RALEIGH, N.C. — Over a decade ago, Ali Ingersoll was in a shallow-water diving accident. The accident put her in a wheelchair, making her a quadriplegic, who needs help to get through her day.


What You Need To Know

Becca Meyers pulled out of the Paralympics when she couldn't bring her personal care assistant

Ali Ingersoll is a disability advocate and says this highlights a larger problem

Ingersoll says this is an example of organizations not taking the needs of those with disabilities into consideration


But the incident didn’t dampen her spirit or her love for swimming. 

“It is independent. I don’t need help when I do it, and I just absolutely love it. It’s my favorite activity in the world. I’m like the paralyzed mermaid,” Ingersoll said.

Ingersoll is now a disability advocate in addition to her day job, speaking out about the rights and needs of those in the community.

So when she heard that Becca Meyers had dropped out of the Tokyo Paralympics, she was furious.

Meyers is a swimmer and six time Paralympic medalist. She’s also blind and deaf. She pulled out of the games after she was told she couldn’t bring her personal care assistant, her mother.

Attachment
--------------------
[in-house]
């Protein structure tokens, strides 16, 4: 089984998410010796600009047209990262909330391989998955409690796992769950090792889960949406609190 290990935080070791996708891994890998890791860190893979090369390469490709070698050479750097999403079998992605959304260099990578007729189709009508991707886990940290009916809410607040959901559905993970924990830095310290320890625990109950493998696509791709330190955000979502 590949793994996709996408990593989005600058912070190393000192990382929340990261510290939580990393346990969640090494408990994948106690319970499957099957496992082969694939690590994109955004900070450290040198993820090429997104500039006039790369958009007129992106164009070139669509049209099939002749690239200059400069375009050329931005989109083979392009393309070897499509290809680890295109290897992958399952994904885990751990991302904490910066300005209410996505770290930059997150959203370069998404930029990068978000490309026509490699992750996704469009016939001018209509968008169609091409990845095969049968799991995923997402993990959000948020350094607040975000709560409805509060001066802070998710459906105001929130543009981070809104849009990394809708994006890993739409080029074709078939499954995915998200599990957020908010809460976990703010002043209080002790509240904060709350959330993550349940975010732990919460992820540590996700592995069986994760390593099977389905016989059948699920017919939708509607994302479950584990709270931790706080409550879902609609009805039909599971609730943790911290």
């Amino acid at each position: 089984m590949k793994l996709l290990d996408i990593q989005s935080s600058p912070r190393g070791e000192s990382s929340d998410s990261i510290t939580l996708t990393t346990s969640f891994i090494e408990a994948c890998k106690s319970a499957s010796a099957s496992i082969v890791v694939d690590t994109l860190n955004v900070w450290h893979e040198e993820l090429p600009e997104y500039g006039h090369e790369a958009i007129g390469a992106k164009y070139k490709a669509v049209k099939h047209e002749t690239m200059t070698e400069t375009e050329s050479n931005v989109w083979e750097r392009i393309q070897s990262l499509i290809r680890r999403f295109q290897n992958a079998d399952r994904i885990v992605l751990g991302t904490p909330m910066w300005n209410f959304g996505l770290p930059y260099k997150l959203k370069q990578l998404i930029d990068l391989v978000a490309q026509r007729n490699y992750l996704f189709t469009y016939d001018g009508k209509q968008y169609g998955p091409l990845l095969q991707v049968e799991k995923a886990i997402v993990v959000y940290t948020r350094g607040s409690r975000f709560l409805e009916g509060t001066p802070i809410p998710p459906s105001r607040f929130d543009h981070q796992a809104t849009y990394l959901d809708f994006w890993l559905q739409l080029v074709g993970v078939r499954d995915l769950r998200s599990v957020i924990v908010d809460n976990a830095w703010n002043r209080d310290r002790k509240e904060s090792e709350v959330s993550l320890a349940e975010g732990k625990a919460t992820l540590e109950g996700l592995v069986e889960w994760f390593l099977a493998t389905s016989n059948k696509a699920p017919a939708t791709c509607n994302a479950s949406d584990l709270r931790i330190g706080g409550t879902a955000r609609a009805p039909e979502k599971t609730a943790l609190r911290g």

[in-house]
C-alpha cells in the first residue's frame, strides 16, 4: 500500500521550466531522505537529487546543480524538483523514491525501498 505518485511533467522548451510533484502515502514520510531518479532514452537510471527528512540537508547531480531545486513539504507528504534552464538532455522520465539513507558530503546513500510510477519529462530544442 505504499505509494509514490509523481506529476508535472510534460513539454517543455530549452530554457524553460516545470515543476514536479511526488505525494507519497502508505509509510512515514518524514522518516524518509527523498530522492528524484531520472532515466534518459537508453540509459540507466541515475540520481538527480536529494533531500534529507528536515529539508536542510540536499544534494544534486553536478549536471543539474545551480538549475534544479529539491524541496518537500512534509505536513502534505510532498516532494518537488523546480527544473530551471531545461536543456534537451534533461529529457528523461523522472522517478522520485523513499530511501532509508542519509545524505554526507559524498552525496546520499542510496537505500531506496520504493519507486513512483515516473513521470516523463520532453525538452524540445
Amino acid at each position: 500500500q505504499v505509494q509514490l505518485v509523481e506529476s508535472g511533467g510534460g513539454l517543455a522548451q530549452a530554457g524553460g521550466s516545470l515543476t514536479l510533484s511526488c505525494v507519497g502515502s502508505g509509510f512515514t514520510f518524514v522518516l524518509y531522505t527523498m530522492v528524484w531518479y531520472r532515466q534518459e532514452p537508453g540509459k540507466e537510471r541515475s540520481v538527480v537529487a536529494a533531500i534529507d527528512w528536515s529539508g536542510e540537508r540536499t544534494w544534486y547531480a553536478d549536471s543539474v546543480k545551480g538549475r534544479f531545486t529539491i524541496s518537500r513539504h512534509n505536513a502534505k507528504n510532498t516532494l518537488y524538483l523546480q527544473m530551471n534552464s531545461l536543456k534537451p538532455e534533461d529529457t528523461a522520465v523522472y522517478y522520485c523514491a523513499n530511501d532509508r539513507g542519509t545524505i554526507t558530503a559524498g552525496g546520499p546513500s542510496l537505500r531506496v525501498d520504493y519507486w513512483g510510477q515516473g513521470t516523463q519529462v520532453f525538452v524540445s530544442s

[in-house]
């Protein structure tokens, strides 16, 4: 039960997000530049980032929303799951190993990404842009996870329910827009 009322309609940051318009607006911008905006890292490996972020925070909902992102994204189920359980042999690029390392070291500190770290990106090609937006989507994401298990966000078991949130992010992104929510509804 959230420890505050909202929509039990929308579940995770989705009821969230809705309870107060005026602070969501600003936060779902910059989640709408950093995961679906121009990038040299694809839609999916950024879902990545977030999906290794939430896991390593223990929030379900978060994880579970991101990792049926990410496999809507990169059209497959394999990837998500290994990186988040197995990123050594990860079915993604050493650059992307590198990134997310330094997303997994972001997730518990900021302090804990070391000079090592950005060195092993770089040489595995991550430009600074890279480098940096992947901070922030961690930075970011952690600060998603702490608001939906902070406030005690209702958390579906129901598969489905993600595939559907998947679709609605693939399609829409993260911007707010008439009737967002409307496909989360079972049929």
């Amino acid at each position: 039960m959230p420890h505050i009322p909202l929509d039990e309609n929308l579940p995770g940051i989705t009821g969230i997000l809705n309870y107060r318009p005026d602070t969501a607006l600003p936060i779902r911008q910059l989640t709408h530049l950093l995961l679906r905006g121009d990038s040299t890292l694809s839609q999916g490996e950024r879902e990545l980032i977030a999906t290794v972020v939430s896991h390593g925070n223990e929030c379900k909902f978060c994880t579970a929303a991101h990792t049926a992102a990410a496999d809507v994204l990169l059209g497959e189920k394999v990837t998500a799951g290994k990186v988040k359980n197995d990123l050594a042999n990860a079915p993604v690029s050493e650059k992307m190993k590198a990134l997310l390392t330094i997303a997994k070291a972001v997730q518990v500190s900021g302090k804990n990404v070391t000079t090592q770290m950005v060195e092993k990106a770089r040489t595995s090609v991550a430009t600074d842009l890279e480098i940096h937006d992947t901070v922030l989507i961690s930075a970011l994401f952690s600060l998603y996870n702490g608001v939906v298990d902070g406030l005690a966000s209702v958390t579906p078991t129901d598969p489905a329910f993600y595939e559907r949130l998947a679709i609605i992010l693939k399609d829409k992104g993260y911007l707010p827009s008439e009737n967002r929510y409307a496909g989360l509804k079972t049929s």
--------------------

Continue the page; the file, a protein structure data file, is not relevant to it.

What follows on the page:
According to a report from the Associated Press, the U.S. Olympic and Paralympic Committee said there were increased restrictions on delegation size at the Tokyo Games due to the COVID-19 pandemic, which left the federation only one slot for a PCA who assisted 34 Paralympic swimmers. The PCA has more than 27 years of coaching experience and 11 years with para swimmers, the USOPC said.

“This PCA joins a staff of 10 additional accomplished swim professionals, all who have experience with blind swimmers; totaling 11 staff for 34 athletes,” the USOPC said in a statement.

“The decisions we’ve made on behalf of the team have not been easy, and we are heartbroken for athletes who are unable to have their previous support resources available,” the USOPC said. “We are confident in the level of support we will offer Team USA and look forward to providing them a positive athlete experience even in the most unprecedented times.”

Ingersoll says, however, this is just another example of how people and organizations don’t think about how they can meet the needs of those with disabilities, even the Paralympics, an organization designed for those with extra needs.

“It doesn’t matter if you’re blind or deaf or a quadriplegic, your caregivers, your mom, someone you hire, you name it. Many of us with disabilities, we physically can’t function,” Ingersoll said. “We have the abilities to have high-power jobs and change the world, but we need people to help us.”

It’s a warning to all she says because disability doesn’t discriminate.

“We can join this club, any one of you can join this club for any reason,” Ingersoll said. “If you do, and I hope you don’t, you are going to hope that you have a system in place in this country that supports your needs and everything that you want to do and it’s not there yet.”